EMILY GILL: THE MERRY-GO-ROUND RIDE

There are two different definitions that can describe a merry-go-round. The first definition, which most of you will think about is an amusement park ride with seats often in the form of animals (as horses) revolving about a fixed centre. For me, I think of it as an example of describing how my brain works, a cycle of activity that is complex, fast-paced or difficult to break out of. Ever since I was little, my mind has always been “on the go”. It can jump from one thought to the other, creating a long list of questions or possible scenarios. It becomes amplified and lightning fast when I don’t understand something, or when I have flashbacks of certain situations. Although, my depression hasn’t touched me in a few years, my severe anxiety and minor OCD sometimes sends me on merry-go-round rides. 

When you are diagnosed with any form of a mental illness, there are two factors that the doctors will look at… your genetics (family history) and your environment. My diagnosis fell into both these two categories. I have stressed and will continue to stress that I was extremely blessed growing up by my amazing parents. However, there were some situations that they couldn’t protect me from even though they tried. It has taken years to accept these situations and try to learn how to prevent them from sending me on merry-go-round rides.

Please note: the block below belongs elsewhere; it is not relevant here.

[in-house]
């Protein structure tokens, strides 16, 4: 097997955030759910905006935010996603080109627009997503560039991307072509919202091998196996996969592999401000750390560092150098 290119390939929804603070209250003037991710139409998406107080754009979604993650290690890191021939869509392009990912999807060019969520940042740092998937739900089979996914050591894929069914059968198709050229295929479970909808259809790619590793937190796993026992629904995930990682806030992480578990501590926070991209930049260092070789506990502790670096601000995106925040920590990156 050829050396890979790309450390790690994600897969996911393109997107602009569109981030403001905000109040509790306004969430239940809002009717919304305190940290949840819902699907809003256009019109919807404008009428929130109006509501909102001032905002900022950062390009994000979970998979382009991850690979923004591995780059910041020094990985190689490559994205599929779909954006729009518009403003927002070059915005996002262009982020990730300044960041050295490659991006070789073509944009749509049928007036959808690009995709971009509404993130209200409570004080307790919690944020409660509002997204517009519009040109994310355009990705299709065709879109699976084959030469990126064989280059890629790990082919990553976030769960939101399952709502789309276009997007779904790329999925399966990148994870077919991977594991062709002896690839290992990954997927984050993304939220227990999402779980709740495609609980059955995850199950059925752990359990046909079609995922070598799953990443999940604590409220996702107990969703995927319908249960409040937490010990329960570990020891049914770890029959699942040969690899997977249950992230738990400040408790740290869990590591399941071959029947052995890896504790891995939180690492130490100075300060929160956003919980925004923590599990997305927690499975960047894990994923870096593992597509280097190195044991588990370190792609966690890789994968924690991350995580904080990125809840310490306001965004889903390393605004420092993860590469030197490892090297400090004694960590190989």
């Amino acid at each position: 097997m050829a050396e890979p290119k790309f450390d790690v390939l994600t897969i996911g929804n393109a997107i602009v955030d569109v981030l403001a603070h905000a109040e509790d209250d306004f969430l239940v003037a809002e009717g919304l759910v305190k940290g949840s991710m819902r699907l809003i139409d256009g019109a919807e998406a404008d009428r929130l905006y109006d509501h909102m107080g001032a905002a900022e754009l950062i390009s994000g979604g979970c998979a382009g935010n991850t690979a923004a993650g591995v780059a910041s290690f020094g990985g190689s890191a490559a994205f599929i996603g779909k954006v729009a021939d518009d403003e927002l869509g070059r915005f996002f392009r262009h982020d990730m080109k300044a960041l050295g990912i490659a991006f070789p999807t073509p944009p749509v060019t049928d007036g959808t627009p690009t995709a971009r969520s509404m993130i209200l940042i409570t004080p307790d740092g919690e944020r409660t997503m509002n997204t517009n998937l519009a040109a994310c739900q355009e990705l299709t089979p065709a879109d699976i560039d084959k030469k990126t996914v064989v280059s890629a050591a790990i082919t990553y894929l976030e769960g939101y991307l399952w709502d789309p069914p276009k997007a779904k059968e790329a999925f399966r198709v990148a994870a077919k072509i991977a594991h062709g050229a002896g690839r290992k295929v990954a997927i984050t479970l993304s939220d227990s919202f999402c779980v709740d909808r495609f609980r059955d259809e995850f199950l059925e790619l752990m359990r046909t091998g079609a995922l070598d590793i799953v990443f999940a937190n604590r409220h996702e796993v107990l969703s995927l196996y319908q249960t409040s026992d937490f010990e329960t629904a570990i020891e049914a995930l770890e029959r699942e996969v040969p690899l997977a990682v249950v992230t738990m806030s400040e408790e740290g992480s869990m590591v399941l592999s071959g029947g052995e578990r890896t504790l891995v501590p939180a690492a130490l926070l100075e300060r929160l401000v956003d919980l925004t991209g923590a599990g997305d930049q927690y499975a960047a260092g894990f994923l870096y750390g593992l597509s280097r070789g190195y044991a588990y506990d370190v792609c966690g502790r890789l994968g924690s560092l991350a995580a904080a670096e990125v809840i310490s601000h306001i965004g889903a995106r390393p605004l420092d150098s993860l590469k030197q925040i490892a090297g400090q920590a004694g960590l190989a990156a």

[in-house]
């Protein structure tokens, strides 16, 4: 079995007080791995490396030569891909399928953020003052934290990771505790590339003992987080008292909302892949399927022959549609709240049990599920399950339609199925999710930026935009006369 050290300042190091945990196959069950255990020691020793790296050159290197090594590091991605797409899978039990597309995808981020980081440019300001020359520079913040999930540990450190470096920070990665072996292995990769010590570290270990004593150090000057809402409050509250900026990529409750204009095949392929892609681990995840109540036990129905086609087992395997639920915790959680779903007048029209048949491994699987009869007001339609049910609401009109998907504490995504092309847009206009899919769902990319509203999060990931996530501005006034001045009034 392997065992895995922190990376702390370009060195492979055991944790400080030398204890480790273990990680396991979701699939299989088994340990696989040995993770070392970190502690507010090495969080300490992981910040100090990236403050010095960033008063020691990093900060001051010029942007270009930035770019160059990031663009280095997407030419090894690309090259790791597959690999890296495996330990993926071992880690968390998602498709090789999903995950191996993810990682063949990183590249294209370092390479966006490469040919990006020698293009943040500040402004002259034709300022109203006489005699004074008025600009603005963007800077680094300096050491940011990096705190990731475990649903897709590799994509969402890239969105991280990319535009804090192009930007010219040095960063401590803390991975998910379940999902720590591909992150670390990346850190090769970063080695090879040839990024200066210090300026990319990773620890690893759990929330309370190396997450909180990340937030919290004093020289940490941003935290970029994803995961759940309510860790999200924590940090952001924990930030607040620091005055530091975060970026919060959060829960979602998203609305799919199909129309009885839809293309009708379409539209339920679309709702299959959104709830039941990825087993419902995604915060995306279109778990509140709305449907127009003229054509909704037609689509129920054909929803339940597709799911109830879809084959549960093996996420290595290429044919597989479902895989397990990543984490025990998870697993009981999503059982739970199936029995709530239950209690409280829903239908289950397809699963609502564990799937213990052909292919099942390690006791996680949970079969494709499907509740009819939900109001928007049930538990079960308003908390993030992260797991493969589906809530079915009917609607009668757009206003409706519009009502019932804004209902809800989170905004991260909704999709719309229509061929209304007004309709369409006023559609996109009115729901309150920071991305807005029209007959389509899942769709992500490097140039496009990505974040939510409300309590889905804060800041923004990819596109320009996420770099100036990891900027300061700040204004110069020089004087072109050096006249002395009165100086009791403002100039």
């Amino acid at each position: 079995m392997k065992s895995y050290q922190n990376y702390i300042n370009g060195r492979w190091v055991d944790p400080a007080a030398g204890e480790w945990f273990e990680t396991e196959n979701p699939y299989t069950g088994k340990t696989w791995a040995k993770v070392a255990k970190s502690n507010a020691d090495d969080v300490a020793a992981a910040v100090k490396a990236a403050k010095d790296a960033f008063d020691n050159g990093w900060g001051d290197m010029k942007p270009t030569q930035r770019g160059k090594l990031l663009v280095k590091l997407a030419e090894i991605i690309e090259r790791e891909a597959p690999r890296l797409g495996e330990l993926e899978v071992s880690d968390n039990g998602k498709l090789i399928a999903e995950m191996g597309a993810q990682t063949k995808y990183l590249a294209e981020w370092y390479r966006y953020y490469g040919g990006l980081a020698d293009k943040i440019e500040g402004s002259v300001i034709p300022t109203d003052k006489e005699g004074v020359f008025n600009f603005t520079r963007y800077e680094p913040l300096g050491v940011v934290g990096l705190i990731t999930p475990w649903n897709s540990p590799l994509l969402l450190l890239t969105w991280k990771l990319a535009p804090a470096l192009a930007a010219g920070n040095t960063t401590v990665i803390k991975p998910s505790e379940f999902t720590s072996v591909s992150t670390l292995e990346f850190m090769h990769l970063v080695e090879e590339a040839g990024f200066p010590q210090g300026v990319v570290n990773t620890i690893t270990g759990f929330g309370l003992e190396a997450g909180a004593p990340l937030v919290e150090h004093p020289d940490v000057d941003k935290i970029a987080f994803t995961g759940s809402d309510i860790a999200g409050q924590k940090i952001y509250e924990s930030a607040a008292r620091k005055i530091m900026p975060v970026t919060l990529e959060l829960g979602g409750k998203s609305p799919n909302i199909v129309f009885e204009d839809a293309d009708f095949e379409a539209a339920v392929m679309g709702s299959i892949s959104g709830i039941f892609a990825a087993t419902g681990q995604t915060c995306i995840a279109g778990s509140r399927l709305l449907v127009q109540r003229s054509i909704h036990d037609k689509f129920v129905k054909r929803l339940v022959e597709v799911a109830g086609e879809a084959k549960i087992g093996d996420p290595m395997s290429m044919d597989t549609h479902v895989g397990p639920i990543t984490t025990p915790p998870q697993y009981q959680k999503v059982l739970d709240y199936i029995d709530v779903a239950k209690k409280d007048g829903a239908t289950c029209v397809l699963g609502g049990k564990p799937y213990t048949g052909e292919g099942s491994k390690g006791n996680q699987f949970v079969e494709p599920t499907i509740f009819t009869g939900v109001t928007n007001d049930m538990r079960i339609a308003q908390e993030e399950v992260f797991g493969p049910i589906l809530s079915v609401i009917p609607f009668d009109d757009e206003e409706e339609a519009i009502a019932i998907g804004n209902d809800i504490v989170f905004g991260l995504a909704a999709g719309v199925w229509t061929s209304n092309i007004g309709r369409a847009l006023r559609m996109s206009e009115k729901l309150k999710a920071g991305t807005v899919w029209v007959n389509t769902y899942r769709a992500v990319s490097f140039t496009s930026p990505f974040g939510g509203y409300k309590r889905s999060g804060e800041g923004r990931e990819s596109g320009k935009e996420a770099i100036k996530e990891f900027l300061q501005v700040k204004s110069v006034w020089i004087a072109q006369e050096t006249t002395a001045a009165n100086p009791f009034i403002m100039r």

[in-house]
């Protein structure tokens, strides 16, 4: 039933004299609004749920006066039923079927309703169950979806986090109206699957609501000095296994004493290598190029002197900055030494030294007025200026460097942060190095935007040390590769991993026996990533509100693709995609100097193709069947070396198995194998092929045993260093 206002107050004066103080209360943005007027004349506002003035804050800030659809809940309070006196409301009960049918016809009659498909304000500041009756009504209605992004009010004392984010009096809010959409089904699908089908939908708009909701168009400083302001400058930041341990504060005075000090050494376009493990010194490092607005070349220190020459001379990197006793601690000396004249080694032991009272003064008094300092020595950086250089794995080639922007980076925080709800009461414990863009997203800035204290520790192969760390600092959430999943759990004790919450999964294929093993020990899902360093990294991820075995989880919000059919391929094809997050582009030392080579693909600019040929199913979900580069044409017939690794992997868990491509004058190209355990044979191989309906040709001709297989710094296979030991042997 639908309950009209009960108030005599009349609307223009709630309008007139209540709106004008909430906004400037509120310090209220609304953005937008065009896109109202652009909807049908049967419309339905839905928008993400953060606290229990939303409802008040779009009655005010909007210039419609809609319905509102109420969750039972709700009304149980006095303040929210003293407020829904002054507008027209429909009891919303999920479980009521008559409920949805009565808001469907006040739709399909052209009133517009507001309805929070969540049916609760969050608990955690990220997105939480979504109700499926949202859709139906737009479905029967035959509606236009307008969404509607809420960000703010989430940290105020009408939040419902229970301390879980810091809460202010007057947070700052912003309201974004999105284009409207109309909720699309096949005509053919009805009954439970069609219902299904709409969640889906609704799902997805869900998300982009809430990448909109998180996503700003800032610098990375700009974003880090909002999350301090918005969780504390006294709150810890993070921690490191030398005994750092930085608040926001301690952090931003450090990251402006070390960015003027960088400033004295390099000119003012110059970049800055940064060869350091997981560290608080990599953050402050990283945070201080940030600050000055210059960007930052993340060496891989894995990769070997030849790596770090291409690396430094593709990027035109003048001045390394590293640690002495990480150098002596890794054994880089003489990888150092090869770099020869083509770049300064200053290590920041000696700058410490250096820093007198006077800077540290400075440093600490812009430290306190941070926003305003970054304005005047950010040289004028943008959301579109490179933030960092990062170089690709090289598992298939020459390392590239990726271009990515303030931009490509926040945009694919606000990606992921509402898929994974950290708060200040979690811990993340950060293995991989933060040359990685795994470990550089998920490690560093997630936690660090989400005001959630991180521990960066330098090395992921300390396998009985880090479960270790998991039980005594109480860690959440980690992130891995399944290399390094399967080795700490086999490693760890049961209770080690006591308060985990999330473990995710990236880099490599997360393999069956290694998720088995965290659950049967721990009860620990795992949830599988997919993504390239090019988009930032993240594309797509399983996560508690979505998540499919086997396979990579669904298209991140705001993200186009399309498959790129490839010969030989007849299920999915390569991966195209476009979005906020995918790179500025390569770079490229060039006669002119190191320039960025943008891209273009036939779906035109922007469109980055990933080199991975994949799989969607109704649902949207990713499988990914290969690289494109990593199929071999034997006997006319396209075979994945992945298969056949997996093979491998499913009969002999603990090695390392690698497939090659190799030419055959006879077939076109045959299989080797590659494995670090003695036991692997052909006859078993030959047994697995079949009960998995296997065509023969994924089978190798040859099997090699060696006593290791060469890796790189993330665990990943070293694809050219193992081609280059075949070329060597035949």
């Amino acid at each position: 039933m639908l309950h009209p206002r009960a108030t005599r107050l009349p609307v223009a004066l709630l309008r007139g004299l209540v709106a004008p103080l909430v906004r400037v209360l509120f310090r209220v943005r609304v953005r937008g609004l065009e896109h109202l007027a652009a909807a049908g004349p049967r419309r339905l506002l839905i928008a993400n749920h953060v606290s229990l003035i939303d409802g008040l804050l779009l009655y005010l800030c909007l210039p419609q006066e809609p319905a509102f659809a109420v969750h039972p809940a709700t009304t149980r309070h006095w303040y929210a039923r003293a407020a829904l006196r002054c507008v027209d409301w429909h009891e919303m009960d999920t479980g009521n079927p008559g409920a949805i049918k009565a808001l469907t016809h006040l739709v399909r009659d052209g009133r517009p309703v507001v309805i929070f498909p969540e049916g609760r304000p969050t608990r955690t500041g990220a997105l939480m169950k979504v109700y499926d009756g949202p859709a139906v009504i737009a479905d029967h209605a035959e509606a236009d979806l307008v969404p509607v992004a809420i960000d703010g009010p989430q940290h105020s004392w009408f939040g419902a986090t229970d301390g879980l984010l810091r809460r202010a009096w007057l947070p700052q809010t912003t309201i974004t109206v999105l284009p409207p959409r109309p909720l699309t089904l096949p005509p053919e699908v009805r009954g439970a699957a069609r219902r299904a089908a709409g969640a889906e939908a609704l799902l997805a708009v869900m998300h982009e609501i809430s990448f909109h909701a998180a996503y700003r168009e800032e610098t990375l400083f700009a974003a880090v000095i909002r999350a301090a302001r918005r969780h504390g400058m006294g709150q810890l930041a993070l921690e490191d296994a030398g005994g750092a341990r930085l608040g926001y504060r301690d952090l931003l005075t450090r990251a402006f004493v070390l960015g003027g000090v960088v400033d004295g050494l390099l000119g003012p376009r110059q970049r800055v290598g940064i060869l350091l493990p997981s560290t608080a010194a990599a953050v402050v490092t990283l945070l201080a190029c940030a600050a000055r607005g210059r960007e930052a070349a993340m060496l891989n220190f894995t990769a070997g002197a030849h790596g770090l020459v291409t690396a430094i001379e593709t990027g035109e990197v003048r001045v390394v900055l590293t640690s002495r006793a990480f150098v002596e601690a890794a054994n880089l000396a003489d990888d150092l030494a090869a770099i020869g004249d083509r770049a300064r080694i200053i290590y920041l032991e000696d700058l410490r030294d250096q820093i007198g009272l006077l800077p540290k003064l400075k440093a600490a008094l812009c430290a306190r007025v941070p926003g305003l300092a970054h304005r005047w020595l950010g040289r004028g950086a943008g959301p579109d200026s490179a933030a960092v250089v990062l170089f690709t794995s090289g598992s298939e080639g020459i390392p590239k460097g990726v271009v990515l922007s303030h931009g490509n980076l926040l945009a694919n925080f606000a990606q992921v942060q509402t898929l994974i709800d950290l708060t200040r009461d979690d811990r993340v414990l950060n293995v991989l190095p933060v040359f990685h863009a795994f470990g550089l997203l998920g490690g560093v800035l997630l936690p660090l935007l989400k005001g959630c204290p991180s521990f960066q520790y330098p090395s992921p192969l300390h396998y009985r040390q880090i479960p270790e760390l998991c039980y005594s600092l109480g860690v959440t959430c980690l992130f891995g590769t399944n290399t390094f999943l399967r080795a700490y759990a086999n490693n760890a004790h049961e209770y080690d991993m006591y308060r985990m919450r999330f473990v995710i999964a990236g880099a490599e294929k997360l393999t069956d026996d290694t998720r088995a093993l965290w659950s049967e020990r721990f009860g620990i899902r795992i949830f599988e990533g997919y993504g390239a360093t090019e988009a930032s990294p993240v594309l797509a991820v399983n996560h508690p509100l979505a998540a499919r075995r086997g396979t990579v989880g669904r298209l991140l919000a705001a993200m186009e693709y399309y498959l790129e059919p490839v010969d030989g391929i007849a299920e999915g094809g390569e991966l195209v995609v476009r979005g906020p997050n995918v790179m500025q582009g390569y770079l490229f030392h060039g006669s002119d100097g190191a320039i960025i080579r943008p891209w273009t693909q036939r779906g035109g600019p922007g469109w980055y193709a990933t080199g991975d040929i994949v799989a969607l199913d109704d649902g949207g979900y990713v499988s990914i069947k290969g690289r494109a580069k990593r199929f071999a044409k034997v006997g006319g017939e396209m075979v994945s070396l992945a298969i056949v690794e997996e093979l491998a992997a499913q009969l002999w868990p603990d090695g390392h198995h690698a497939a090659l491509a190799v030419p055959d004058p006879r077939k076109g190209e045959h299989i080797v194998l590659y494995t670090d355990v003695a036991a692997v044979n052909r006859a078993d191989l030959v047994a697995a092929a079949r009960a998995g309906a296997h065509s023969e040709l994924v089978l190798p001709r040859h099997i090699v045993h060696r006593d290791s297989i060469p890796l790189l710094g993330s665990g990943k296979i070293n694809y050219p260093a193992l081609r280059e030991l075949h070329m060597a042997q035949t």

From a young age, I was always terrified of the unknown. I hated not knowing how much further we had to drive, how something worked, or why a person would act a certain way. My biggest fear of the unknown came in full force at night. I remember checking for the “monsters” under my bed and in my closet. I had to make sure nothing or no one was hiding in them. Still to this day, I have to check from time to time. I will check behind every shower curtain, under every bed, in every closet and any other possible hiding spot because if I didn’t… I wouldn’t be able to fall asleep. My mind goes on a vicious merry-go-round ride and I am left paralyzed with fear. There are some nights that I can fall asleep right away… while other times my mind is rewinding, fast forwarding, pausing and replaying. In order for my mind to be able to rest at a complete ease, I must understand every possible situation or question that I am currently thinking. It is in these moments where you can find me fiddling with something, very quiet or sometimes disengaged because my mind is trying to solve what I am worrying about.